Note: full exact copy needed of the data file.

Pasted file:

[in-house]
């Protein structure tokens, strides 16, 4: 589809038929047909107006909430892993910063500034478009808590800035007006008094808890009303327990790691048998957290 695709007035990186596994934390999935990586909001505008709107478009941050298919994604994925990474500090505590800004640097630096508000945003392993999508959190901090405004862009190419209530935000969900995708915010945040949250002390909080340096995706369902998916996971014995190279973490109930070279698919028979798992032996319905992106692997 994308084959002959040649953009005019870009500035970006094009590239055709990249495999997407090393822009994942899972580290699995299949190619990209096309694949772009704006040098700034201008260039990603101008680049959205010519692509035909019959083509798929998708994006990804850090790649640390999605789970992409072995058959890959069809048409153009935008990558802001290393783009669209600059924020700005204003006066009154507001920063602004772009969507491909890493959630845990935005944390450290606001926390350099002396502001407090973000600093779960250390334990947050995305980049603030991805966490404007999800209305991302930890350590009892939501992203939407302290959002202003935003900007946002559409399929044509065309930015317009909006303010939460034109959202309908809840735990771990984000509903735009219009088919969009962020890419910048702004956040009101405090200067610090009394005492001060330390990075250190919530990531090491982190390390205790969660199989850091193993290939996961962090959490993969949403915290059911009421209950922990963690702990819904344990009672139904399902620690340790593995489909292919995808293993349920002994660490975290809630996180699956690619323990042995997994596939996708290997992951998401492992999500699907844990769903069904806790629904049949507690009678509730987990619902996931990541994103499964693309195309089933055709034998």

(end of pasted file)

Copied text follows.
[in-house]
């Protein structure tokens, strides 16, 4: 589809038929047909107006909430892993910063500034478009808590800035007006008094808890009303327990790691048998957290 695709007035990186596994934390999935990586909001505008709107478009941050298919994604994925990474500090505590800004640097630096508000945003392993999508959190901090405004862009190419209530935000969900995708915010945040949250002390909080340096995706369902998916996971014995190279973490109930070279698919028979798992032996319905992106692997 994308084959002959040649953009005019870009500035970006094009590239055709990249495999997407090393822009994942899972580290699995299949190619990209096309694949772009704006040098700034201008260039990603101008680049959205010519692509035909019959083509798929998708994006990804850090790649640390999605789970992409072995058959890959069809048409153009935008990558802001290393783009669209600059924020700005204003006066009154507001920063602004772009969507491909890493959630845990935005944390450290606001926390350099002396502001407090973000600093779960250390334990947050995305980049603030991805966490404007999800209305991302930890350590009892939501992203939407302290959002202003935003900007946002559409399929044509065309930015317009909006303010939460034109959202309908809840735990771990984000509903735009219009088919969009962020890419910048702004956040009101405090200067610090009394005492001060330390990075250190919530990531090491982190390390205790969660199989850091193993290939996961962090959490993969949403915290059911009421209950922990963690702990819904344990009672139904399902620690340790593995489909292919995808293993349920002994660490975290809630996180699956690619323990042995997994596939996708290997992951998401492992999500699907844990769903069904806790629904049949507690009678509730987990619902996931990541994103499964693309195309089933055709034998």